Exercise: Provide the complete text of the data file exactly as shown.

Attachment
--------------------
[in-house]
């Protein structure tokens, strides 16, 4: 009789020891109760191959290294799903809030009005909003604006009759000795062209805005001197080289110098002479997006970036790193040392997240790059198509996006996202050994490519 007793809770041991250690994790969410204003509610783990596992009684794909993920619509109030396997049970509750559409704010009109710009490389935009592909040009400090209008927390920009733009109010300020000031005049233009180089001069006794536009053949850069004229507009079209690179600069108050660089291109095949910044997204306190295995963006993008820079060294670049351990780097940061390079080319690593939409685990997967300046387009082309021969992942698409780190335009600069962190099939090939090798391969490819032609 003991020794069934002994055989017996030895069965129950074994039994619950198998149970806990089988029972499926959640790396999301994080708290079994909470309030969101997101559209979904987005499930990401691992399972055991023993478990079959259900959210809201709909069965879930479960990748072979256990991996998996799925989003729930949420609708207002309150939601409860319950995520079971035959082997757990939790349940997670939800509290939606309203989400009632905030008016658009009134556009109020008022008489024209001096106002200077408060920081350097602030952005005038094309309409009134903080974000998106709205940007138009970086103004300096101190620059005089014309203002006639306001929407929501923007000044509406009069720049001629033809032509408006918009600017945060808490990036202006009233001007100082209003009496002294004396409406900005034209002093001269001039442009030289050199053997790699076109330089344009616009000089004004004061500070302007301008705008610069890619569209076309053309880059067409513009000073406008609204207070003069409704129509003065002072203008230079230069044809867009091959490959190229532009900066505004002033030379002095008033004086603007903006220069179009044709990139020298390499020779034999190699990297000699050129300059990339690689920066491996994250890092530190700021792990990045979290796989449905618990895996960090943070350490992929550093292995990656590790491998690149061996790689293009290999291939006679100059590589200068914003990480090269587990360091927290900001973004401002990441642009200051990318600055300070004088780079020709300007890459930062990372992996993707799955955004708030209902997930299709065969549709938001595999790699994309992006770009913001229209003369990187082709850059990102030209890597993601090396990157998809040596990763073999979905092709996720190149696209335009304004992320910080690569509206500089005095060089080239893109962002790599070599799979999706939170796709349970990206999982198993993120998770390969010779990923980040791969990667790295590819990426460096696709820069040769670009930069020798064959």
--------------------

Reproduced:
[in-house]
């Protein structure tokens, strides 16, 4: 009789020891109760191959290294799903809030009005909003604006009759000795062209805005001197080289110098002479997006970036790193040392997240790059198509996006996202050994490519 007793809770041991250690994790969410204003509610783990596992009684794909993920619509109030396997049970509750559409704010009109710009490389935009592909040009400090209008927390920009733009109010300020000031005049233009180089001069006794536009053949850069004229507009079209690179600069108050660089291109095949910044997204306190295995963006993008820079060294670049351990780097940061390079080319690593939409685990997967300046387009082309021969992942698409780190335009600069962190099939090939090798391969490819032609 003991020794069934002994055989017996030895069965129950074994039994619950198998149970806990089988029972499926959640790396999301994080708290079994909470309030969101997101559209979904987005499930990401691992399972055991023993478990079959259900959210809201709909069965879930479960990748072979256990991996998996799925989003729930949420609708207002309150939601409860319950995520079971035959082997757990939790349940997670939800509290939606309203989400009632905030008016658009009134556009109020008022008489024209001096106002200077408060920081350097602030952005005038094309309409009134903080974000998106709205940007138009970086103004300096101190620059005089014309203002006639306001929407929501923007000044509406009069720049001629033809032509408006918009600017945060808490990036202006009233001007100082209003009496002294004396409406900005034209002093001269001039442009030289050199053997790699076109330089344009616009000089004004004061500070302007301008705008610069890619569209076309053309880059067409513009000073406008609204207070003069409704129509003065002072203008230079230069044809867009091959490959190229532009900066505004002033030379002095008033004086603007903006220069179009044709990139020298390499020779034999190699990297000699050129300059990339690689920066491996994250890092530190700021792990990045979290796989449905618990895996960090943070350490992929550093292995990656590790491998690149061996790689293009290999291939006679100059590589200068914003990480090269587990360091927290900001973004401002990441642009200051990318600055300070004088780079020709300007890459930062990372992996993707799955955004708030209902997930299709065969549709938001595999790699994309992006770009913001229209003369990187082709850059990102030209890597993601090396990157998809040596990763073999979905092709996720190149696209335009304004992320910080690569509206500089005095060089080239893109962002790599070599799979999706939170796709349970990206999982198993993120998770390969010779990923980040791969990667790295590819990426460096696709820069040769670009930069020798064959």